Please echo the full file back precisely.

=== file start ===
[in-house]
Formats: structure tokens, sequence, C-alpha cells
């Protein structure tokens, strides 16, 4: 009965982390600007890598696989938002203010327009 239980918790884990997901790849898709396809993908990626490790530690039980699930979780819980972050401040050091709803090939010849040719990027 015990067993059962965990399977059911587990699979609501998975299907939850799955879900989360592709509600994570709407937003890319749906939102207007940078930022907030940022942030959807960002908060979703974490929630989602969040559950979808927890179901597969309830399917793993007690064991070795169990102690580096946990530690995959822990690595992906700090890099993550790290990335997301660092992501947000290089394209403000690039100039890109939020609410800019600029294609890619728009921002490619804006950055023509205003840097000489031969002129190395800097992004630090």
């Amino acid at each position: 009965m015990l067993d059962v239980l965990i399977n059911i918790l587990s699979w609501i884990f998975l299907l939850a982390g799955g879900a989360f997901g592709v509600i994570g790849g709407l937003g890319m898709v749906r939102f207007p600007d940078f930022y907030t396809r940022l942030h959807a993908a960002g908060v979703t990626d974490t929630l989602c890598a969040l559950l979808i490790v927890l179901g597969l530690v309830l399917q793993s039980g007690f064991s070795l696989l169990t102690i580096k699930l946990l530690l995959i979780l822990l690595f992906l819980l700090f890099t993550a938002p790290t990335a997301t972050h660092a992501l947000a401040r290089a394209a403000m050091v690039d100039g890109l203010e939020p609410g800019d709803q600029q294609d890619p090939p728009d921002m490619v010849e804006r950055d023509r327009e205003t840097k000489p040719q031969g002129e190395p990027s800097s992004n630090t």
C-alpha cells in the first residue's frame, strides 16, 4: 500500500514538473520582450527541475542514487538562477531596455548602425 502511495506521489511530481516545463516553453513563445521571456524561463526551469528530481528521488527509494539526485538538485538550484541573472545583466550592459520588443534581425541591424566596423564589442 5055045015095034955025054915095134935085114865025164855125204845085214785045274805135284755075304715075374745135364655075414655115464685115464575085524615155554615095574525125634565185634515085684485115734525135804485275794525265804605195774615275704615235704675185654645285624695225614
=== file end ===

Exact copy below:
[in-house]
Formats: structure tokens, sequence, C-alpha cells
């Protein structure tokens, strides 16, 4: 009965982390600007890598696989938002203010327009 239980918790884990997901790849898709396809993908990626490790530690039980699930979780819980972050401040050091709803090939010849040719990027 015990067993059962965990399977059911587990699979609501998975299907939850799955879900989360592709509600994570709407937003890319749906939102207007940078930022907030940022942030959807960002908060979703974490929630989602969040559950979808927890179901597969309830399917793993007690064991070795169990102690580096946990530690995959822990690595992906700090890099993550790290990335997301660092992501947000290089394209403000690039100039890109939020609410800019600029294609890619728009921002490619804006950055023509205003840097000489031969002129190395800097992004630090």
């Amino acid at each position: 009965m015990l067993d059962v239980l965990i399977n059911i918790l587990s699979w609501i884990f998975l299907l939850a982390g799955g879900a989360f997901g592709v509600i994570g790849g709407l937003g890319m898709v749906r939102f207007p600007d940078f930022y907030t396809r940022l942030h959807a993908a960002g908060v979703t990626d974490t929630l989602c890598a969040l559950l979808i490790v927890l179901g597969l530690v309830l399917q793993s039980g007690f064991s070795l696989l169990t102690i580096k699930l946990l530690l995959i979780l822990l690595f992906l819980l700090f890099t993550a938002p790290t990335a997301t972050h660092a992501l947000a401040r290089a394209a403000m050091v690039d100039g890109l203010e939020p609410g800019d709803q600029q294609d890619p090939p728009d921002m490619v010849e804006r950055d023509r327009e205003t840097k000489p040719q031969g002129e190395p990027s800097s992004n630090t």
C-alpha cells in the first residue's frame, strides 16, 4: 500500500514538473520582450527541475542514487538562477531596455548602425 502511495506521489511530481516545463516553453513563445521571456524561463526551469528530481528521488527509494539526485538538485538550484541573472545583466550592459520588443534581425541591424566596423564589442 5055045015095034955025054915095134935085114865025164855125204845085214785045274805135284755075304715075374745135364655075414655115464685115464575085524615155554615095574525125634565185634515085684485115734525135804485275794525265804605195774615275704615235704675185654645285624695225614